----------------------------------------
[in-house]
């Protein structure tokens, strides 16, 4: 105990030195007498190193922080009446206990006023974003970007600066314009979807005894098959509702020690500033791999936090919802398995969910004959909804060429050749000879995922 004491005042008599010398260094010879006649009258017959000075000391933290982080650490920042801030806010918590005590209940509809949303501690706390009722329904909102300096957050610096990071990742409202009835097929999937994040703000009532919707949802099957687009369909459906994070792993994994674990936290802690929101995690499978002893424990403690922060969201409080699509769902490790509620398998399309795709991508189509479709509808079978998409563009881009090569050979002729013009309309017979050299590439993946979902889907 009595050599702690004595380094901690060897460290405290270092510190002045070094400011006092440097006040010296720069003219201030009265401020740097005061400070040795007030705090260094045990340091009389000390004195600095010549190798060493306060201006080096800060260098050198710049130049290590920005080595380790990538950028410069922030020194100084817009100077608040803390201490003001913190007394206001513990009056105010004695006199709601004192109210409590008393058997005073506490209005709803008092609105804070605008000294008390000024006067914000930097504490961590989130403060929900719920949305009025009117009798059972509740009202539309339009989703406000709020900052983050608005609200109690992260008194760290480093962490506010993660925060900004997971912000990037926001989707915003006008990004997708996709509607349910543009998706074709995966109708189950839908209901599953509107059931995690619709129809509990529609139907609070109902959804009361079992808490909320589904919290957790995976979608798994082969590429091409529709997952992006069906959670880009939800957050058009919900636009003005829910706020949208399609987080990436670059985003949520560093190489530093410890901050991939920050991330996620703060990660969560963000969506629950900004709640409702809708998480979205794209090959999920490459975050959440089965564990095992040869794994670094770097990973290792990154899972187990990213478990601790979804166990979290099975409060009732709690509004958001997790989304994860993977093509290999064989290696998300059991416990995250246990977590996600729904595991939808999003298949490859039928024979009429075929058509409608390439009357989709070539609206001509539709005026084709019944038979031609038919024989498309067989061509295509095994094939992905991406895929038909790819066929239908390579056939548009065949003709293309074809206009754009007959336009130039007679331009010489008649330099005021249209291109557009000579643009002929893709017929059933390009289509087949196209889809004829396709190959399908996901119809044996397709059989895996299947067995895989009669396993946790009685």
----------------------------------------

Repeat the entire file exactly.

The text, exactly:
[in-house]
């Protein structure tokens, strides 16, 4: 105990030195007498190193922080009446206990006023974003970007600066314009979807005894098959509702020690500033791999936090919802398995969910004959909804060429050749000879995922 004491005042008599010398260094010879006649009258017959000075000391933290982080650490920042801030806010918590005590209940509809949303501690706390009722329904909102300096957050610096990071990742409202009835097929999937994040703000009532919707949802099957687009369909459906994070792993994994674990936290802690929101995690499978002893424990403690922060969201409080699509769902490790509620398998399309795709991508189509479709509808079978998409563009881009090569050979002729013009309309017979050299590439993946979902889907 009595050599702690004595380094901690060897460290405290270092510190002045070094400011006092440097006040010296720069003219201030009265401020740097005061400070040795007030705090260094045990340091009389000390004195600095010549190798060493306060201006080096800060260098050198710049130049290590920005080595380790990538950028410069922030020194100084817009100077608040803390201490003001913190007394206001513990009056105010004695006199709601004192109210409590008393058997005073506490209005709803008092609105804070605008000294008390000024006067914000930097504490961590989130403060929900719920949305009025009117009798059972509740009202539309339009989703406000709020900052983050608005609200109690992260008194760290480093962490506010993660925060900004997971912000990037926001989707915003006008990004997708996709509607349910543009998706074709995966109708189950839908209901599953509107059931995690619709129809509990529609139907609070109902959804009361079992808490909320589904919290957790995976979608798994082969590429091409529709997952992006069906959670880009939800957050058009919900636009003005829910706020949208399609987080990436670059985003949520560093190489530093410890901050991939920050991330996620703060990660969560963000969506629950900004709640409702809708998480979205794209090959999920490459975050959440089965564990095992040869794994670094770097990973290792990154899972187990990213478990601790979804166990979290099975409060009732709690509004958001997790989304994860993977093509290999064989290696998300059991416990995250246990977590996600729904595991939808999003298949490859039928024979009429075929058509409608390439009357989709070539609206001509539709005026084709019944038979031609038919024989498309067989061509295509095994094939992905991406895929038909790819066929239908390579056939548009065949003709293309074809206009754009007959336009130039007679331009010489008649330099005021249209291109557009000579643009002929893709017929059933390009289509087949196209889809004829396709190959399908996901119809044996397709059989895996299947067995895989009669396993946790009685």